Gowling WLG is an international law firm built on the belief that the best way to serve their clients is to be in tune with their world, aligned with their opportunity and ambitious for their success. They focus on key global sectors including energy, financial services, life sciences, natural resources, infrastructure, real estate and tech. They have 1400+ legal professionals and dedicated business support teams that apply their deep sector experience to understand and support their clients’ businesses. Gowling WLG is the result of a merger of Canada-based Gowlings with UK based Wragge Lawrence Graham & Co (WLG).
Having undergone significant change in organisation, people and process in a very short period, changes were necessary to ensure the firm continued to grow their revenue streams and capitalise on market opportunities in their key international markets.
They also had to ensure business agility that would maximise commercial opportunities and drive additional revenue streams for the medium and long term. Although plans were in place to drive front line revenue generating activities, minimal review of support services had been undertaken and the firm was reviewing these to ensure that they were ‘fit for purpose’ and aligned to the wider business priorities.
During these changes, processes and HR technology had not been improved or streamlined but had changed organically as disparate processes, technology and people had come together. The firm’s HR activities had become highly manual and labour intensive and coupled with the restrictions in technology within the firm, Gowling WLG were operating inefficient HR and Payroll processes that were unwieldy, time-consuming and manual. The silos and instances of manual working that were the result of these mergers, meant that the firm had an opportunity to streamline and simplify their HR function. The challenges facing the firm were not uncommon and crop up in many organisations, large and small, across all sectors.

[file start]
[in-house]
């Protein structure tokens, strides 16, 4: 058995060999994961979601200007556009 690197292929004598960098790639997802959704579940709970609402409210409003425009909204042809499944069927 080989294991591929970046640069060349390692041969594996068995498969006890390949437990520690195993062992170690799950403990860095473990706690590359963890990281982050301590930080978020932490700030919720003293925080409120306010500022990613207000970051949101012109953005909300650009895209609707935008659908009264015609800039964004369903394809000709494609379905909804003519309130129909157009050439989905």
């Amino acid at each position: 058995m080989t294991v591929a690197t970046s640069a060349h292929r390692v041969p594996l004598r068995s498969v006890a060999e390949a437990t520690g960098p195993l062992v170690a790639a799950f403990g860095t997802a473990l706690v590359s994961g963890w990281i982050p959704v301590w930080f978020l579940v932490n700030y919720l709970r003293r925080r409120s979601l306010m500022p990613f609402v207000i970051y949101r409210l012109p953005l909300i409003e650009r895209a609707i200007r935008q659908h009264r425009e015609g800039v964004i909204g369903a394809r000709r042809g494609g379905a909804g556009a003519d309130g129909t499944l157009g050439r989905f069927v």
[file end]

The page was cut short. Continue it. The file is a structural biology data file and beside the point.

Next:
The key impacts:
- Disparate systems and processes meant no cohesive and accurate view of talent and capability in the firm to support its international plans.
- Back office resource was a growing cost delivering lower than anticipated business value back to the firm.
- The model and tools used in the HR function were inefficient and were impacting on the firm’s ability to quickly expand into new markets and the resulting potential of lost revenue.
- Management information was poor, impacting both operational decisions and strategic planning which impacted on the firm’s ability to exploit market opportunities.
The firm decided to deliver a programme of work to include a ‘full and robust review of the current HR Operating Model’. The programme would include 5 core workstreams: Processes, Technology, Organisation Design, Capability, Change and Communication.
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